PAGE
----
What is prairie grass?


Themeda australis


Kangaroo Grass is a densely tufted perennial with short, fine, soft, strappy leaves. It is highly ornamental in its flowering state in spring/summer, with green to blue-green foliage during spring, slowly changing to purple and later to brown during autumn and winter. It forms a large tussock shape, if not mown, from which emerge long and graceful tillers of flower spikes up to 1.5m, which turn a rich golden bronze colour during late summer and autumn.


  1. Kangaroo Grass is probably the least site-specific of all Australian plants, extending from arid inland to the alps and the coast.
  2. Being a vigorously growing perennial it can quickly shade many competing weeds.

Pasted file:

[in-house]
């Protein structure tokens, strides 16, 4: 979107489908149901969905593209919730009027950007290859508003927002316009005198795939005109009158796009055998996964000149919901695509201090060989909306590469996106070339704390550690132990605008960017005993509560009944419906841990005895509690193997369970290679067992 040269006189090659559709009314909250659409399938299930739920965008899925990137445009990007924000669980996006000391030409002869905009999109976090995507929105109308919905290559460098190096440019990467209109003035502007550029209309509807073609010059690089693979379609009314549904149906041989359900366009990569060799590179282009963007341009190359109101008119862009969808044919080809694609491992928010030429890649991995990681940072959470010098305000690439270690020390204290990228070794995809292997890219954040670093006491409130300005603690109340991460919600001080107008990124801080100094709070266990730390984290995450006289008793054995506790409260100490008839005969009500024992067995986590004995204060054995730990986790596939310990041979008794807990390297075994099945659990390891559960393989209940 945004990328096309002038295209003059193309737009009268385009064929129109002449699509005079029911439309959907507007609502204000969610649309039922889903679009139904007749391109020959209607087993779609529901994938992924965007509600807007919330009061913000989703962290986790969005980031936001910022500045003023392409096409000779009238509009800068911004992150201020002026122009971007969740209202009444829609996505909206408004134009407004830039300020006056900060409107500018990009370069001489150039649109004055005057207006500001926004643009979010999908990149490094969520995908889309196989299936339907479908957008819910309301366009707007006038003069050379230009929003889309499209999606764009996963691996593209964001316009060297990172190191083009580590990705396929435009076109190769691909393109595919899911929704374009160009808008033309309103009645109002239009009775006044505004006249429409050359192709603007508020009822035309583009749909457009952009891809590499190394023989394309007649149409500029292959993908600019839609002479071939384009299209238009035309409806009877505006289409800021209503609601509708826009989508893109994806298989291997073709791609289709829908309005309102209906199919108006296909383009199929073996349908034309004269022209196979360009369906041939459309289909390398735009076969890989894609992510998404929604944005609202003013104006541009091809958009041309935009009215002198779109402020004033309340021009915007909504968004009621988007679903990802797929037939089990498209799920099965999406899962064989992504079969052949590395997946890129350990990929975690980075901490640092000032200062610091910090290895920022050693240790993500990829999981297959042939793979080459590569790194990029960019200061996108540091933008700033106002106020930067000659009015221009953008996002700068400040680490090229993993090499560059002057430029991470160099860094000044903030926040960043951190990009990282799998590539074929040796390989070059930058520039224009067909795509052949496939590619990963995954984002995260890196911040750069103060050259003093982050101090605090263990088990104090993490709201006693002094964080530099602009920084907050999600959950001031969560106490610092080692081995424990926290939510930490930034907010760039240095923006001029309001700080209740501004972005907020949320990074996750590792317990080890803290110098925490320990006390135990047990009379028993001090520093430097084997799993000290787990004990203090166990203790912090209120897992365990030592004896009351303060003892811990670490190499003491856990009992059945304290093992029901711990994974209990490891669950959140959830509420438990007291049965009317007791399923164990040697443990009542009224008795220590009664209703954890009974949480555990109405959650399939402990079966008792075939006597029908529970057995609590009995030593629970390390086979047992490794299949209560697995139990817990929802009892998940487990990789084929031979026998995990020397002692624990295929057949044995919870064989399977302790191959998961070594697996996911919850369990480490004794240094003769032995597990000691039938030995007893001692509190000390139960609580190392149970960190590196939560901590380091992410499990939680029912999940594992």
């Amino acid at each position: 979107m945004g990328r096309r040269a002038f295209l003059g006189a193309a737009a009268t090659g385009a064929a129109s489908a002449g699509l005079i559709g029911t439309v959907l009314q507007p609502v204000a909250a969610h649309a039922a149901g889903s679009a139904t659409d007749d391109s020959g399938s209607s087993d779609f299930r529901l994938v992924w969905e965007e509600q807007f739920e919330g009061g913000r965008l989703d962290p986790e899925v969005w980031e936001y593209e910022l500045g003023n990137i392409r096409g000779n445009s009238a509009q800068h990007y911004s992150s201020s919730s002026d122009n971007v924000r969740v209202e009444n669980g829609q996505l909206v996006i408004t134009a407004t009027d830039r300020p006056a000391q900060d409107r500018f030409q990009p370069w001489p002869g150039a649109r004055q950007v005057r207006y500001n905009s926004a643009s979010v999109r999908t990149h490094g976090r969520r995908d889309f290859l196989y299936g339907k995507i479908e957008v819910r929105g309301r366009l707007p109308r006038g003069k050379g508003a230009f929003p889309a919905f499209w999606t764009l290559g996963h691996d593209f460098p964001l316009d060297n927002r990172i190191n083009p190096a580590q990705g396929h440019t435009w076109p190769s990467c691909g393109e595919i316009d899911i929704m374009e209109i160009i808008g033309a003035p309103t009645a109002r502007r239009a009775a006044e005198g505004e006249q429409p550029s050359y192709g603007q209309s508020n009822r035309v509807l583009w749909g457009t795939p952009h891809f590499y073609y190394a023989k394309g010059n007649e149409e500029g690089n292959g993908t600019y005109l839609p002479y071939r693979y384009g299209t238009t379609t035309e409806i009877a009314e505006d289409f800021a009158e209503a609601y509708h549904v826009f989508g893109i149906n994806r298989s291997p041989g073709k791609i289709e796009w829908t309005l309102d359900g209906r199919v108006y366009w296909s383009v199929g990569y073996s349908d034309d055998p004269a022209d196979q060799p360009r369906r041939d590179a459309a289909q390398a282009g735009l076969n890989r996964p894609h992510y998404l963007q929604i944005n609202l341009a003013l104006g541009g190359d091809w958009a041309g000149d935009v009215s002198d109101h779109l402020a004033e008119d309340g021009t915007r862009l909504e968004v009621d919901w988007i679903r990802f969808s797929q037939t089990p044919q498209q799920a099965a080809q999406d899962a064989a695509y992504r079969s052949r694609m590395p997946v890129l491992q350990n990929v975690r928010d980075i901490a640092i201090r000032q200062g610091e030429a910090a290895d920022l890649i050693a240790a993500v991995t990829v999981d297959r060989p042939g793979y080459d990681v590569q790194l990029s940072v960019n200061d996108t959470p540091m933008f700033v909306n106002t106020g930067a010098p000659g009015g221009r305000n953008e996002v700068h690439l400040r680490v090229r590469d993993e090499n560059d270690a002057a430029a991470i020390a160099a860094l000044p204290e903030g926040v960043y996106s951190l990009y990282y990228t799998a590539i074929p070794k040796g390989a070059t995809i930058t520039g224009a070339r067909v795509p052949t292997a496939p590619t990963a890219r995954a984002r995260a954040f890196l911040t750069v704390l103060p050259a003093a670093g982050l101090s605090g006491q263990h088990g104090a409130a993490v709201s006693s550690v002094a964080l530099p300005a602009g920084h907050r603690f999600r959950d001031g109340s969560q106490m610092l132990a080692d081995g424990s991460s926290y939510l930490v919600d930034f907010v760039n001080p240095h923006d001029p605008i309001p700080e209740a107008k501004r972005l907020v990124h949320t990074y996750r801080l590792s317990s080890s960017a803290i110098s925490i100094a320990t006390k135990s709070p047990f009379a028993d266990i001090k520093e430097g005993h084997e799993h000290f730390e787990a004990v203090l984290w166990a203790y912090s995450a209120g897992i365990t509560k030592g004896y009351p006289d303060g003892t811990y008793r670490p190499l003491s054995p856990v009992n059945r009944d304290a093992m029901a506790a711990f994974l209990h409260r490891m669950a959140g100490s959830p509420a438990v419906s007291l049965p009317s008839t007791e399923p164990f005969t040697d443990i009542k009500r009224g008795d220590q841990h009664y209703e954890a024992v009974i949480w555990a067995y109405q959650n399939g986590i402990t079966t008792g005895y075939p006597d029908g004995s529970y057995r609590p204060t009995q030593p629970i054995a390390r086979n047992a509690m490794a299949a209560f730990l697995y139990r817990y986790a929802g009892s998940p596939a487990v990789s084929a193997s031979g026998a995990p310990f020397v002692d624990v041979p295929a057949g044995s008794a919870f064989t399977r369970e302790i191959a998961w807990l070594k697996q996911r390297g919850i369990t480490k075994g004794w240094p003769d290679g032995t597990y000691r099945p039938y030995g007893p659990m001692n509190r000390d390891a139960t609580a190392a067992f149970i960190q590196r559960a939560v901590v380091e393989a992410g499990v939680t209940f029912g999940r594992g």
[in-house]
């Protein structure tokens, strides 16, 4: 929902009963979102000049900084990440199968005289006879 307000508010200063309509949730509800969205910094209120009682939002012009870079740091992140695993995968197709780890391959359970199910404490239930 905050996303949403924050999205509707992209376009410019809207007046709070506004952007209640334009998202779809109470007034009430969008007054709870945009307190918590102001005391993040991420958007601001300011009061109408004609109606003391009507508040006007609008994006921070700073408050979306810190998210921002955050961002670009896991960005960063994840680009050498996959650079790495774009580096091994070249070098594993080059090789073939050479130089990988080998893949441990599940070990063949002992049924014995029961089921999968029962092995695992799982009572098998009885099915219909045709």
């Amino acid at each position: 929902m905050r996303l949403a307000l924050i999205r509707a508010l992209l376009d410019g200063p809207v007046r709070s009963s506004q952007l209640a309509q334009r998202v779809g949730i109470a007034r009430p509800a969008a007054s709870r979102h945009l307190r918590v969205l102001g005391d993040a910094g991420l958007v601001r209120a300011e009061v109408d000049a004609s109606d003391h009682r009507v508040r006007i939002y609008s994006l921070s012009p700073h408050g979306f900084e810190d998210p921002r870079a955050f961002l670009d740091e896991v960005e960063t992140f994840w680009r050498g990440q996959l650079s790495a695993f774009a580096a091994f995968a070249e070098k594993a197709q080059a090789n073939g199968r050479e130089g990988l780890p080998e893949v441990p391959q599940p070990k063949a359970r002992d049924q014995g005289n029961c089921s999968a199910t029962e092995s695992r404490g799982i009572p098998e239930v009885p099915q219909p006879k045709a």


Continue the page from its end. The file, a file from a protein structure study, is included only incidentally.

3. Spring fire on a site containing soil-stored Kangaroo Grass seed promotes germination and temporarily reduces weed competition.
  4. As a spring/summer growing grass, tolerant to many herbicides (chlorosulfuron, glyphosphate etc.), it is relatively easy to establish in areas dominated by autumn/winter growing herbs and weeds.
  5. It is highly tolerant of shading by trees and shrubs.


The sowing site for seed and Grow-cell seedlings should be free of other summer-growing grasses such as couch, paspalum, kikuyu, nut grasses etc. If these grasses exist, then repeated herbicide spraying at 3-4 week intervals will be needed before sowing. Seed does not germinate readily until the daily average temperature is at least 20 degrees C. Being a summer-flowering species, maximum growth is achieved by sowing in spring/summer.